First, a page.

How COVID Vaccinations For Children Help Prevent Dangerous New Options

Cadell Walker rushed to get her 9-year-old daughter Solome vaccinated against COVID-19 – not only to protect her, but also to help stop the spread of the coronavirus and create even more dangerous options.

“Love your neighbor is something we really believe in and we want to be good members of the community and want to model that mindset for our daughter,” said a 40-year-old Louisville mom who recently took Straw to a local high school. for her shot. “The only way to truly defeat COVID is if we all work together for the common good.”

Scientists agree. Each infection – whether an adult in Yemen or a child in Kentucky – gives the virus another opportunity to mutate. Protecting a large new population anywhere in the world limits these opportunities.

This effort has been supported by 28 million American children, ages 5 to 11, who are now eligible for Pfizer-BioNTech children’s doses of vaccine. Relocation to other locations, such as Austria’s recent decision to require vaccinations for all adults, and even a US permit for booster vaccinations for all adults on Friday, are helping to further reduce the likelihood of new infections.

CDC finally authorizes COVID-19 vaccinations for children 5-11 years old

Vaccinating children also means reducing the hidden spread of the virus, as most children are asymptomatic or mild. Scientists say that when the virus spreads unnoticed, it doesn’t wane either. And the more people contract, the more likely new options will emerge.

David O’Connor, a virology expert at the University of Wisconsin-Madison, compares infections to “lottery tickets we give to the virus.” Jackpot? The variant is even more dangerous than the currently circulating infectious delta.

“The fewer people who are infected, the fewer lottery tickets they have and the better we will all be at creating options,” he said, adding that people who are immunocompromised are more likely to have options. systems in which the virus has been located for a long time.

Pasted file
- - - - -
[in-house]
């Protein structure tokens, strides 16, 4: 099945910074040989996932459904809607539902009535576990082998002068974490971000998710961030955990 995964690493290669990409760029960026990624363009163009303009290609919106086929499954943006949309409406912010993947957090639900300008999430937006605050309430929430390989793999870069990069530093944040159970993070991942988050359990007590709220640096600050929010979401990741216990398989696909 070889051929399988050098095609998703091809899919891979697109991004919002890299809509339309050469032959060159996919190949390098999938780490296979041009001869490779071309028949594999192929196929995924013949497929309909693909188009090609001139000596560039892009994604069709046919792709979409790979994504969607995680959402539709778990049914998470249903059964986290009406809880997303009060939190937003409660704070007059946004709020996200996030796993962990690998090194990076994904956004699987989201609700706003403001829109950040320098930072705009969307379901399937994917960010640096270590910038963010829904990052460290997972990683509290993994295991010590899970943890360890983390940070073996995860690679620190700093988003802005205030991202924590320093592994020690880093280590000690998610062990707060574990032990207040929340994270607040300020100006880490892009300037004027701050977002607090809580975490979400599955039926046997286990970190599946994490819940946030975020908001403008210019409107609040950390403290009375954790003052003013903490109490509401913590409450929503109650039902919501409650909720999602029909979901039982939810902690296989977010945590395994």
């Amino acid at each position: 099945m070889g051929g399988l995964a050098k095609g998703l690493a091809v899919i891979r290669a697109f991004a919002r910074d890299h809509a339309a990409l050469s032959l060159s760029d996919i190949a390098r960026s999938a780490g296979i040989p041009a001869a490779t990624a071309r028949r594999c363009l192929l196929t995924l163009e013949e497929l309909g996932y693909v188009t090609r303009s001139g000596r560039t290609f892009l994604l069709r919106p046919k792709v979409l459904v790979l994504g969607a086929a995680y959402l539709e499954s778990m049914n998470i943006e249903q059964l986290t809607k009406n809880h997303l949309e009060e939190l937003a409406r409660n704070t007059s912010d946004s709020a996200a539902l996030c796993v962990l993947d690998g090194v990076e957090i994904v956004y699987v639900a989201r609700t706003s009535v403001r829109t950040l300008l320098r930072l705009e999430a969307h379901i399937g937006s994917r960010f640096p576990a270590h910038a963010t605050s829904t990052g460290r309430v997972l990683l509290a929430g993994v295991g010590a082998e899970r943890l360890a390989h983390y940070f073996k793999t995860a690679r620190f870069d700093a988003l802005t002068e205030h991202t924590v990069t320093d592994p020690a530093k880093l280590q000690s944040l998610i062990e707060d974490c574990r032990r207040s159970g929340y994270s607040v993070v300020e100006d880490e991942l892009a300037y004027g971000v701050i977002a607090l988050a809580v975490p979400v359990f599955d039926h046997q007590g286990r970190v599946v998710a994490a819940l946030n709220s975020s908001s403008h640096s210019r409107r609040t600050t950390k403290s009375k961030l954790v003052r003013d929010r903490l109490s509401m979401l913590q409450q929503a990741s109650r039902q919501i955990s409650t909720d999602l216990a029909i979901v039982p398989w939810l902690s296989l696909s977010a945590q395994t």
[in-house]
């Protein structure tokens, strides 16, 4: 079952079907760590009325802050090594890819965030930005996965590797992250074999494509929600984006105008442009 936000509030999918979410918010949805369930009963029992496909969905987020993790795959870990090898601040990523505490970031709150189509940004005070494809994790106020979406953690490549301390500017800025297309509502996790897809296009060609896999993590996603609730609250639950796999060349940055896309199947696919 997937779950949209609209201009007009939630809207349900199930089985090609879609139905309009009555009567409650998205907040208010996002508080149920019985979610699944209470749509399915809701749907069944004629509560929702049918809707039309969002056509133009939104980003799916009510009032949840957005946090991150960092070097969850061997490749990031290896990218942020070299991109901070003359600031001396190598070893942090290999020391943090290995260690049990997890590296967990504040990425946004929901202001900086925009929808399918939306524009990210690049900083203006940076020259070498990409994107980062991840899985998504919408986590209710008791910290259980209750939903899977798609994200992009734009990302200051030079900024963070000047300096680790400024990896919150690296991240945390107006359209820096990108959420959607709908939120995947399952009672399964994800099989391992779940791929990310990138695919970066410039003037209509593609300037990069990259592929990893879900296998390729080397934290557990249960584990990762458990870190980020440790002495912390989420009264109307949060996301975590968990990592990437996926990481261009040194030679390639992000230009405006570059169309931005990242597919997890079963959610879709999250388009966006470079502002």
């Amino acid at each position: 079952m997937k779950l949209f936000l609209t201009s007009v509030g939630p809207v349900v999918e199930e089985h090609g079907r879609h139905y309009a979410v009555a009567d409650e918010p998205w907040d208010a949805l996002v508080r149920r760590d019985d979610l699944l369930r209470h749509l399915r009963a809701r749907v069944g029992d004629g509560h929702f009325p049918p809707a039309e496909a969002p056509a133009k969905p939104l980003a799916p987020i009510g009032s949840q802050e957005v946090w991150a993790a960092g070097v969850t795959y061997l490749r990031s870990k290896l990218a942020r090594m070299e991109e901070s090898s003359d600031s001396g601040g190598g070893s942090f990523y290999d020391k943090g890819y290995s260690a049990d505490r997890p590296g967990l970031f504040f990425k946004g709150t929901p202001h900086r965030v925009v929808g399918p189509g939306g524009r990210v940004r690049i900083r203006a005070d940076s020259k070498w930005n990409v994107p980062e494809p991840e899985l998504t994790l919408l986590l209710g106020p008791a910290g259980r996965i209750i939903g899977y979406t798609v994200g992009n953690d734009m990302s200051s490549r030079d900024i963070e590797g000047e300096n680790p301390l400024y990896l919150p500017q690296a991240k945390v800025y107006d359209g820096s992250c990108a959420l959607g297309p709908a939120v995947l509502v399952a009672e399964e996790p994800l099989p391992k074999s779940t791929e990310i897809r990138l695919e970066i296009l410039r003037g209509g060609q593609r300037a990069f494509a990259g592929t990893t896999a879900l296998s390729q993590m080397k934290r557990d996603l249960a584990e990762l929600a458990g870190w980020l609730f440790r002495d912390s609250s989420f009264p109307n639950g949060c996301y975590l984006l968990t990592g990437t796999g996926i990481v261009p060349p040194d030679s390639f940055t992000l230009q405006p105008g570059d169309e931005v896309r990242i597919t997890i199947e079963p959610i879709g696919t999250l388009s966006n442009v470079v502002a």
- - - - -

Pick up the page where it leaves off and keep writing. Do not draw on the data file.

Researchers disagree about how much the children have influenced the course of the pandemic. Early research showed that they did not contribute to the spread of the virus. But some experts say kids have played an important role this year, spreading infectious variants like alpha and delta.

The Center for Modeling COVID-19 Scenarios, a university and medical research organization that brings together models of how a pandemic might unfold, estimates that vaccination of children could make a real difference in the future. The center’s latest estimates show that from November to March 12, 2022, vaccinating children aged 5 to 11 will prevent an estimated 430,000 cases of COVID in the entire US population unless a new option emerges. If there is a variant with 50% more transmission than the delta in late fall, 860,000 cases will be prevented, “a big impact,” said project co-leader Katriona Shi of Pennsylvania State University.

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Delta remains dominant for now, accounting for over 99% of coronavirus samples analyzed in the United States. Scientists don’t know exactly why. Dr Stuart Campbell Ray, an infectious disease expert at Johns Hopkins University, said he may be more infectious in nature, or may, at least in part, shy away from the protection people receive from vaccines or have previously been infected.

“It’s probably a combination of these things,” he said. “But there is also very strong and growing evidence that delta is simply more appropriate, which means it can grow to higher levels faster than other options being studied. So when people get delta, they become infectious faster. “

Ray said delta is a “big family” of viruses, and the world is now bathed in a kind of “delta soup”.

“We have a lot of delta lines circulating in many places, and there are no clear winners,” Ray said, adding that genetic traits are difficult to determine which might have an advantage or which options without a delta might overthrow the delta.

“I often say it’s like seeing a car parked on the side of the road with racing slicks, racing stripes, a rear airfoil and a big engine,” Ray said. “You know, it looks like it might be a real contender, but until you see him on the track with other cars, you don’t know if he will win.”

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Another big unknown: Dangerous variants can still spring up in nearly unvaccinated parts of the world and infiltrate America, even as American children join the vaccinated ranks.

Walker, a Louisville mom, said she and her husband could do nothing about distant threats, but could enroll their daughter to get vaccinated at Jefferson County public schools this weekend. Solomeya is adopted from Ethiopia and is prone to pneumonia due to respiratory illness after contracting tuberculosis in infancy.

She said that she wanted to protect other children because “it is not good to be sick.”

As the nurse bent over to give Soloma a shot, Walker held her daughter’s hand and then complimented her on choosing a post-injection sticker suitable for a brave child who had just contributed to help curb the pandemic.

“Wonder Woman,” Walker said. “Ideally.”

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